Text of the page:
We must choose well-constructed songs that have accessible melodies and average congregational vocal ranges, as well as songs that can be easily remembered during the week. The integrity of the text is primarily focused on the songs that we choose for the congregation. Of course, we must also consider the issue of doctrinal purity, but does the text have an ease of flow so we can achieve corporate expression?
The concept of selecting music that is theologically sound and inclusive of modern language assists the congregation to process the connection from mind to spirit. A mixture of simplistic textual structure combined with substantial doctrinal text that stimulates the mind can create a corporate expression that encourages the individual heart.
There is nothing wrong with simple choruses that can drive home a point. Equally, there is nothing wrong with singing more in-depth text that makes the participant pause and consider. There are wonderful classical hymns of our faith that enforce our belief system and we can easily musically update them without compromising the author’s original composition.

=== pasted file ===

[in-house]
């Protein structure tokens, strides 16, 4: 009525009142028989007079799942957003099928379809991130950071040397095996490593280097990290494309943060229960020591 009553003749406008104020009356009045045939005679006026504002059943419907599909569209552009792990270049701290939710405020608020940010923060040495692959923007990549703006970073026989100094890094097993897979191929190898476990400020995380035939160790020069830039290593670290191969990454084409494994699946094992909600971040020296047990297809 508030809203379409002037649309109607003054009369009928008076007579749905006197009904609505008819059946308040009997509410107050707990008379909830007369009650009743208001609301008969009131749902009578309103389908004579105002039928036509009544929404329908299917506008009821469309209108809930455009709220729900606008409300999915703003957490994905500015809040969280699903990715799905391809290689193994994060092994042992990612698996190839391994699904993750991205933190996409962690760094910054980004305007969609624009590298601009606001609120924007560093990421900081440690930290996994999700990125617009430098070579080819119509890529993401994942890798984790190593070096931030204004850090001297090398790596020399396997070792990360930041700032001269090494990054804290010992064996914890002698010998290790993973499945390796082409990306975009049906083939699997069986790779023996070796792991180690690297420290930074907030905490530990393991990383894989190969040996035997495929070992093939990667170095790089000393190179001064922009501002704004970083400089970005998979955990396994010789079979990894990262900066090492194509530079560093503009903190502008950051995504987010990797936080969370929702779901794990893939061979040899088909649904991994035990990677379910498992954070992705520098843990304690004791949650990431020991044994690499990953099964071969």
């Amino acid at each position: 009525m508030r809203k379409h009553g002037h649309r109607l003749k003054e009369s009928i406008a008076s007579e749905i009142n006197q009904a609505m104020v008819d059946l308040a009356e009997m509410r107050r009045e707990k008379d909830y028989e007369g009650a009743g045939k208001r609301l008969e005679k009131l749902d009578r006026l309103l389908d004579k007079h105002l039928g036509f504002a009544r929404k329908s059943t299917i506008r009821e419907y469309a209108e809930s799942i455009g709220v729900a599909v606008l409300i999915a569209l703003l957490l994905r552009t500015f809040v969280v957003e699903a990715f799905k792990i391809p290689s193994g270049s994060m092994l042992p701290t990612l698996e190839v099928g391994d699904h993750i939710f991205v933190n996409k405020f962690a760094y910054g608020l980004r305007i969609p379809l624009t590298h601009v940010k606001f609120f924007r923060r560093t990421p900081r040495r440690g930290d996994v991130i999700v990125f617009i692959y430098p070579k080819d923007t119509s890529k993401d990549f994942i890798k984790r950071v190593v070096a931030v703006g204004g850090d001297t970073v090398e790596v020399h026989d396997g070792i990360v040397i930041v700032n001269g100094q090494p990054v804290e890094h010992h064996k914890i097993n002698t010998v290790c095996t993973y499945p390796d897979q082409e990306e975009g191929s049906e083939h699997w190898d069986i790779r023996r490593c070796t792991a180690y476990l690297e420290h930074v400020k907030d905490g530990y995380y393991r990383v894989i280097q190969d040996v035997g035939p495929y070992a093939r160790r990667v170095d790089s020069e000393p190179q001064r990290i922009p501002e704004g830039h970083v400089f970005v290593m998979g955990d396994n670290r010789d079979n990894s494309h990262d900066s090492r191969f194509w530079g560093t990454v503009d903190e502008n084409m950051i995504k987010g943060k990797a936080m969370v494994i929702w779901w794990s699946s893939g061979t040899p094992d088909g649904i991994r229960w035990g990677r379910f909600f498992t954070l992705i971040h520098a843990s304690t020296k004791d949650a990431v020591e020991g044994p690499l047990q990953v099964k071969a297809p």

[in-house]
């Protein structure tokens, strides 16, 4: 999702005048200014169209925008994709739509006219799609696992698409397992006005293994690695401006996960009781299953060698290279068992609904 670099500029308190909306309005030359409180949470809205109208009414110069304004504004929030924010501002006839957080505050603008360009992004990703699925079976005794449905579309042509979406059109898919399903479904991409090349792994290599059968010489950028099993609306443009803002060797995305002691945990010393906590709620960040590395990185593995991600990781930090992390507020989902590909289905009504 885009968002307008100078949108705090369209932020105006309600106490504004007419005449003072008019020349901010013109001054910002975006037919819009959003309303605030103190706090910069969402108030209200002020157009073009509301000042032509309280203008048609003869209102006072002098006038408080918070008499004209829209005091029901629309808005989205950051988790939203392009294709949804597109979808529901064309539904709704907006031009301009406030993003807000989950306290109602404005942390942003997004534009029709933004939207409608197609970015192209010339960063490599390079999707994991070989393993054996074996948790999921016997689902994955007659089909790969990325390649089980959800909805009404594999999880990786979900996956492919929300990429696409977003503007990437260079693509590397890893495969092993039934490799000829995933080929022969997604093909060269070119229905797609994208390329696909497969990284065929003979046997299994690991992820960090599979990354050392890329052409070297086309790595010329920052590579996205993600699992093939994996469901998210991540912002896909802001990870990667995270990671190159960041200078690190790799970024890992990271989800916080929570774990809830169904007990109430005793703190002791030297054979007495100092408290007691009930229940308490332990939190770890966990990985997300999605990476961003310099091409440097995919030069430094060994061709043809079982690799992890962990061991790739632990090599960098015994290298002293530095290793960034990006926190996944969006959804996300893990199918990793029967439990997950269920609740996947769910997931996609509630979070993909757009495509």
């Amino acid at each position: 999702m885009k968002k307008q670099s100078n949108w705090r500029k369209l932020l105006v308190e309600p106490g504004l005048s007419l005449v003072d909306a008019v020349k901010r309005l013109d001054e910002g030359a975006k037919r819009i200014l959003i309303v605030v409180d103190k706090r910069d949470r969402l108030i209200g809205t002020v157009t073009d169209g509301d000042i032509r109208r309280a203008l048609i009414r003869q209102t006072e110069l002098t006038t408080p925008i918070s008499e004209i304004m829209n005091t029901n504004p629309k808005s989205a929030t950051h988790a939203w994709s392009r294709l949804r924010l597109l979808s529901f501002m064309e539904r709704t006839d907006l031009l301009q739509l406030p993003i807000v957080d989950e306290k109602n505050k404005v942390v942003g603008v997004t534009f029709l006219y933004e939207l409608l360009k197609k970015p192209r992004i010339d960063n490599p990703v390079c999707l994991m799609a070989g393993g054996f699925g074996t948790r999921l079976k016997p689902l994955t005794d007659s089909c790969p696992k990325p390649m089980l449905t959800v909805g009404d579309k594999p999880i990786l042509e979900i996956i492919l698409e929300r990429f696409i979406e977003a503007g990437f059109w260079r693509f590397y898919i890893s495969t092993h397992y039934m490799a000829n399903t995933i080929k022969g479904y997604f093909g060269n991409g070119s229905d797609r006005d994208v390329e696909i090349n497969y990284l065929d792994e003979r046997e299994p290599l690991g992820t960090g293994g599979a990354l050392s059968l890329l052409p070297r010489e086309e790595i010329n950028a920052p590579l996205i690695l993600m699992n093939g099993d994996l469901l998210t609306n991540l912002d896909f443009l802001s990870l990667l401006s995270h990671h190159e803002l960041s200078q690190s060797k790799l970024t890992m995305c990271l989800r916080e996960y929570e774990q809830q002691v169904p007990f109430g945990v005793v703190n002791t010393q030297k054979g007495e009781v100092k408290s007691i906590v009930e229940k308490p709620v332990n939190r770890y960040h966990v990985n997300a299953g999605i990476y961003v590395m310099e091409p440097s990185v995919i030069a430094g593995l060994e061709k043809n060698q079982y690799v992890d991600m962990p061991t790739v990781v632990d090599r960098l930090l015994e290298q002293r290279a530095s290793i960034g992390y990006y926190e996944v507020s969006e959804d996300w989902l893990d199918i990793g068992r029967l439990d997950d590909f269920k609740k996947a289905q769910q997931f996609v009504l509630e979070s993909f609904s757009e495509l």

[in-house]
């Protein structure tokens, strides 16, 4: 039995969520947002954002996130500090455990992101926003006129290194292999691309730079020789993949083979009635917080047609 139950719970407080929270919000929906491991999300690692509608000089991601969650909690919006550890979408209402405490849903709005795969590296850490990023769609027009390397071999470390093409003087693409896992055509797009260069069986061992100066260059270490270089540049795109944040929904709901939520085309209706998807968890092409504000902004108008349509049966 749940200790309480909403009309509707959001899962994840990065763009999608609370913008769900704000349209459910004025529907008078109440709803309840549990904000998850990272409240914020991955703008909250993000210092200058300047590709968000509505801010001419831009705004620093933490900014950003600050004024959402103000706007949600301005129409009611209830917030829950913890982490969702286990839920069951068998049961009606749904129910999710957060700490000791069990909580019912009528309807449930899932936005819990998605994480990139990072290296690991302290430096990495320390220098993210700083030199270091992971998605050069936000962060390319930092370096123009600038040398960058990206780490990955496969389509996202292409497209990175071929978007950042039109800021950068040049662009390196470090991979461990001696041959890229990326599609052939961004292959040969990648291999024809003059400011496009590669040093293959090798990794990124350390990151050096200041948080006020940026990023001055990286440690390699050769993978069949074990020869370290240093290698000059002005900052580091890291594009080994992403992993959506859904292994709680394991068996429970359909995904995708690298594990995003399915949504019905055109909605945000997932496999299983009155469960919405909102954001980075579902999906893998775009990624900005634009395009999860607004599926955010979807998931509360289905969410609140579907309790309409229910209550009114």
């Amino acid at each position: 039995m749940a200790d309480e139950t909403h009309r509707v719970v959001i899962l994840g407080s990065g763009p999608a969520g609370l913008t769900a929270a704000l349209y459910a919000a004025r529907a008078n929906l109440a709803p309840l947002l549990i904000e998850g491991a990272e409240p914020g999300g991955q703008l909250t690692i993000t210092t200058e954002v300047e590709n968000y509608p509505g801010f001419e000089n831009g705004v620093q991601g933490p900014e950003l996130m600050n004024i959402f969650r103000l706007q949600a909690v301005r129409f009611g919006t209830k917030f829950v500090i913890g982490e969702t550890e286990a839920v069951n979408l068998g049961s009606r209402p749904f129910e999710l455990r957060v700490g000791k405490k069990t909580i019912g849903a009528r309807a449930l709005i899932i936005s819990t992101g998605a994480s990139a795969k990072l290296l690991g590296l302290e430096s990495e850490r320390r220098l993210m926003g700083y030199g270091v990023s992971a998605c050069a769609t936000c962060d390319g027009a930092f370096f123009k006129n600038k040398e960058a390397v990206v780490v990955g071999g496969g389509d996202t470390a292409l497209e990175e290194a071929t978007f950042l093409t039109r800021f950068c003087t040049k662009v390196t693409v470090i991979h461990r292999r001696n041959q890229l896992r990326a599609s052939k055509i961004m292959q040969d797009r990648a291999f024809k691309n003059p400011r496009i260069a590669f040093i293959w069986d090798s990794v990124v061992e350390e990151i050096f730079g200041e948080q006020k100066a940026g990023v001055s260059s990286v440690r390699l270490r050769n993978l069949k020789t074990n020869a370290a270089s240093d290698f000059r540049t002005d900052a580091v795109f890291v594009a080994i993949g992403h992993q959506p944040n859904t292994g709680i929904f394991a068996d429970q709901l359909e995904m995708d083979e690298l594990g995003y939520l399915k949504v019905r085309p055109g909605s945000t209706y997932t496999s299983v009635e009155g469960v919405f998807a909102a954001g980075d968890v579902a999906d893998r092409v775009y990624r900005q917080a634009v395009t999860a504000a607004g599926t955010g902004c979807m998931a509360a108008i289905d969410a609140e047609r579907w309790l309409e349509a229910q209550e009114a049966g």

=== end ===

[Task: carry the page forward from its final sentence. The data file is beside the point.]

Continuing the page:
An example of a well-constructed composition is Keith Getty/Stuart Townsend’s In Christ Alone. Beside the strong musical composition, this song is a good model of textual integrity — telling the birth, life, death, and resurrection of Christ with a personal life application verse by verse. This particular song creates a sense of strength and hope in the believer’s heart.
It is important that in the ebb and flow of any service you give opportunity for celebration. This is not exclusively a musical moment in the service; it could be a testimonial or a ministry success story. Corporate celebration informs and heightens the awareness that God is at work among His people.
In the musical sense, I believe that joy is the operative word. We should sings songs that create an understanding that there is joy in God dwelling among His people. I am not referring to happiness, rather to the contentment and maturing of the saints.
Kevin Kay says, “True worship, then, is worship from the inside out. In reaction to dull, routine, lifeless, boring worship services, many who yearn for a more meaningful, gratifying religious experience, are crying out that we need more emotion, more feeling in our worship to God … there is a real danger in trying to produce with external techniques, that which must emanate from the heart.”
Reflection and silence